(agaffney), "instead of just the ones that affected the media."
Branching profiles and specs for the next release early will enable the
releng team to begin automated and regular internal release builds.
"They'll check out the SVN for the new release and use the new dev
profile," Chris said, "so we find problems and fix them year-round
instead of just during the release cycle."
Making these internal release builds publicly accessible can be done by
individual architecture teams, but Chris said the releng team won't
distribute them automatically. This could help people with architectures
that require hardware support nonexistent in the last release.
"My long-term goal for the automatic builds is for us to be able to use
them as our initial beta," Chris said. "We pick one that's as close to
release quality as possible, release it as beta, *then* start the
How do we involve the community more?
Some of the most popular suggestions--addition of the public beta,
letting users help with beta testing, and explicitly asking for
feedback--were already proposed for other goals like improving release
quality. They may also help involve the community.
Another popular idea was creating a survey to ask users for the top
features they want in the next release. This might happen with simple
infrastructure like email or the forums, since Gentoo doesn't yet have
The last idea for getting users involved is to simply do a good job of
announcing the beta. Gentoo users have many places to get information
(GMN, forums, website, planet, many mailing lists), so getting news
about the beta to anywhere more users see it will require wide
dissemination of the announcement.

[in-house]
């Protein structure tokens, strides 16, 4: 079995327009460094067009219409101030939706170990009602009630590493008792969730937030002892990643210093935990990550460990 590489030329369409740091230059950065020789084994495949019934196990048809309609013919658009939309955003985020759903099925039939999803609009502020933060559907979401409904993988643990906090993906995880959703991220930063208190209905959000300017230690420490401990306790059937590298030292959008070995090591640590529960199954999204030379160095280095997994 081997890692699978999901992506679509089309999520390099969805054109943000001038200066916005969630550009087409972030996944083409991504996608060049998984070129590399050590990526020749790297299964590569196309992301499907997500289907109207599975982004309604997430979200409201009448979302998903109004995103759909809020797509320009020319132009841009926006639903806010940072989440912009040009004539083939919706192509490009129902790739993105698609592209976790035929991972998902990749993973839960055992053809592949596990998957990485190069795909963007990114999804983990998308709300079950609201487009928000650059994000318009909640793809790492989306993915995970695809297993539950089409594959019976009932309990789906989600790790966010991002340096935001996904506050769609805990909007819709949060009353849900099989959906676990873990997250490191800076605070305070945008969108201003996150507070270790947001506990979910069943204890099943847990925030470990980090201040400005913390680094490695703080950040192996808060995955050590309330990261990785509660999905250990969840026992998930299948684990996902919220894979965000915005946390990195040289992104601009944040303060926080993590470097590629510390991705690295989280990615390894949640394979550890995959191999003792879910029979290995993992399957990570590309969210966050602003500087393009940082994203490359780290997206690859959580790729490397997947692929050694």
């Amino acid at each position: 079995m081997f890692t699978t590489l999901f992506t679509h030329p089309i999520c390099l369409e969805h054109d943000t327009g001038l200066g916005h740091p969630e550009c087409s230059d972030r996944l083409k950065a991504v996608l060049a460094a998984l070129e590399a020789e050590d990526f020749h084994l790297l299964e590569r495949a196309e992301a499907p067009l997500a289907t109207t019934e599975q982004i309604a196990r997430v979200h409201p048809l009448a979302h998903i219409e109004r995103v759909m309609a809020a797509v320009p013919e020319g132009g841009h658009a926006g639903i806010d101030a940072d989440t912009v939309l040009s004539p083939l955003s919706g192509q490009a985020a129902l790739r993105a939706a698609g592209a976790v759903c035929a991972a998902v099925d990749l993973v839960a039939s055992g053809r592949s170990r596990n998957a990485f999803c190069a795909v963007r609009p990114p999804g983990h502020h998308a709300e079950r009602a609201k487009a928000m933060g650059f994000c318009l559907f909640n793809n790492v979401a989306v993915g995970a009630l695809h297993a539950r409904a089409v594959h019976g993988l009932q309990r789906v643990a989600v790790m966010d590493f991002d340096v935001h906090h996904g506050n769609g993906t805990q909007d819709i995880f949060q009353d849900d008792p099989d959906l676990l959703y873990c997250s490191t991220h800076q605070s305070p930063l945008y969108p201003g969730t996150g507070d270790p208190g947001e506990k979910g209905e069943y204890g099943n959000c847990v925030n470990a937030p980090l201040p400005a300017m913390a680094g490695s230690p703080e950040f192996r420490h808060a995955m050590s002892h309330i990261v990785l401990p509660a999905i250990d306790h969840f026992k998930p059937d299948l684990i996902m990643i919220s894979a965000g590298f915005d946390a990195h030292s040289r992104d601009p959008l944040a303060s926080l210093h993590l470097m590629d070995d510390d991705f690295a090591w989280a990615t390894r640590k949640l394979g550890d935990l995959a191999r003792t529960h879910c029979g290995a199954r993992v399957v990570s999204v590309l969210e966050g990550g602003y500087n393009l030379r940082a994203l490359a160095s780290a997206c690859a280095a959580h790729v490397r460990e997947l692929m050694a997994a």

In addition to users, the releng team wants to get more developers
involved. Donnie Berkholz (dberkholz) suggested appealing to their
motivations for being a developer in the first place by doing things
like testing their own packages on the LiveCD. And Chris also wants to
get developers more actively involved rather than just being consumers.
Using full-fledged project-management software like dotproject was
proposed by developer Preston Cody (codeman). Chris said he just used a
spreadsheet but wanted something more collaborative, so Preston
suggested Google Docs. For now, the release checklist will live in SVN.
Switching away from the Cafepress store was also brought up. Cafepress
doesn't produce DVDs, but the releng team wants to encourage LiveDVD use
because they have so much more content. Chris is researching some
Regarding hardware, most architectures have working, hosted development
machines. The main amd64 dev box, poseidon, could use some faster hard
drives for the automated builds.
Since constant security vulnerabilities forcibly canceled the 2007.1
release, improving how the releng team deals with them was a concern.
The main change will be a closer collaboration between the security team
and the releng team. "Releng is going to be treated just like an arch,
with a security liaison and everything," Chris said, "and we'll be added
to CC just like any other architecture. Before, I just found out about
stuff when either someone told me or when it hit the arch aliases I was
on ... neither of which was very good for planning."